• What sorts of trajectories would resist compressive and tensile strain?
stress and strain16
Stress and Strain
  • Note that the trabeculae tend to cross one another at right angles. This is exactly how an engineer would design the bone.
  • Note also that this design permits a hollow center - ideal for pneumatic or hematopoietic functions.
patterns within the appendicular skeleton
Patterns within the appendicular skeleton.
  • The appendicular skeleton is the main system for propulsion and weight bearing. Even in fish, the appendicular skeleton provides propulsion to some degree.
  • Vertebrate limbs consist of a proximal embedded portion (girdle) and a distal free portion.
patterns within the appendicular skeleton18
Patterns within the appendicular skeleton.
  • Limb design is consistent:
    • a single proximal element: propodium
    • 2 intermediate long bones: epipodia
    • typically, 2 rows of small bones, articulating with a series of osseous rays.
  • Deviations from this pattern are generally considered adaptations.
patterns within the appendicular skeleton19
Patterns within the appendicular skeleton.
  • Fins in fish are superficial rayed skeletal structures, and are extremely variable.
    • Provide both protection and locomotion in a variety of ways.
    • Fin structure is related to locomotion.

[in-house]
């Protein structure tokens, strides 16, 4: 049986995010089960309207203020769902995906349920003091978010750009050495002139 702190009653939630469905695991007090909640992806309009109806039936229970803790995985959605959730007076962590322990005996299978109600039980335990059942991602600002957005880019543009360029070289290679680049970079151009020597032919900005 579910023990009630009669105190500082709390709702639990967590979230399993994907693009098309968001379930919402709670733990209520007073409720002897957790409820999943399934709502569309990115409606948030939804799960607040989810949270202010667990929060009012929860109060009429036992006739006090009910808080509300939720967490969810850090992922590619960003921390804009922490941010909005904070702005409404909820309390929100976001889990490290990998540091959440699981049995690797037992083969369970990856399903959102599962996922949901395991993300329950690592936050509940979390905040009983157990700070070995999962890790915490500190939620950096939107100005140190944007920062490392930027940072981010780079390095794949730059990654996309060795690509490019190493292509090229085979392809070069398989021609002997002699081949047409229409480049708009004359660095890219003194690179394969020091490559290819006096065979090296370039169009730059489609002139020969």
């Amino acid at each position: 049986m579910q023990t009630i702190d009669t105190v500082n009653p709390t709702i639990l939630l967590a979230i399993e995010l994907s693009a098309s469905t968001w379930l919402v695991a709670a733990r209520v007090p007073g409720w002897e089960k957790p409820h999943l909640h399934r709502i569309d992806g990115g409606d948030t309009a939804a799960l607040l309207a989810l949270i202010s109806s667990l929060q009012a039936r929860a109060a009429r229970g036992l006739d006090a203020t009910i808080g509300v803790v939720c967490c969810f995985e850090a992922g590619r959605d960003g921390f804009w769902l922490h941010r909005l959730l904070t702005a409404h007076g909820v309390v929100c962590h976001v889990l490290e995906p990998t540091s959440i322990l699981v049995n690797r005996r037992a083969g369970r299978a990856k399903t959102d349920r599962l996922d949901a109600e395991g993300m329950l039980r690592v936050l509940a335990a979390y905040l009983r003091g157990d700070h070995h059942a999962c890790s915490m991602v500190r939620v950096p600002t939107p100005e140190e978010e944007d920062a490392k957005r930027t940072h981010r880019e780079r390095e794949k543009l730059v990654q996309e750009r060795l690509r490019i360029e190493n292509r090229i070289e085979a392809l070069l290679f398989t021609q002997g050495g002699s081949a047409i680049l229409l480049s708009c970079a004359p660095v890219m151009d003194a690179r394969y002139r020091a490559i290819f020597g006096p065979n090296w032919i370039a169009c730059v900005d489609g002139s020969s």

• Fins in addition to pelvics and pectorals are used.
  • Lateral undulation is still used.
  • Recall,bones serve 2 functions
    • protect and support soft tissue
    • provide a leverage system for locomotion.
  • As a leverage system, we can think of many joints in terms of the effort arm and load arm. Recall our consideration of the speed ratio and mechanical advantage.
  • A joint that provides a free range of motion is a diarthrosis. (shoulder etc.)
  • A joint with virtually no motion is a synarthrosis. (sutures in skull)
  • A joint with a limited range of motion is an amphiarthrosis. (pubic symphisis)

In an aquatic environment, the water acts as a skeleton. Terrestrial organism often have their mass arranged over only a few points of support.Compare and contrast the articulations of the 2 joints shown here.

changes resulting from terrestrialization
Changes resulting from terrestrialization.
  • What are some of the problems associated with a terrestrial life style?
    • Support
    • Stability
    • Locomotion
    • Respiration
    • Dessication.
  • Note: some of these same issues are faced by aquatic forms as well.
muscular system
Muscular System
  • Divided into 3 subunits
    • somatic
      • derived from myotome, innervated by somatic sensory and somatic motor nerves (= voluntary contral), striated muscle associated with the trunk and appendages
    • visceral
      • derived from hypomere, innervated by visceral sensory and visceral motor neurons (= involuntary control). May be smooth or striated. Includes muscles of digestive tube & throat)
muscular system26
Muscular System
  • Integumentary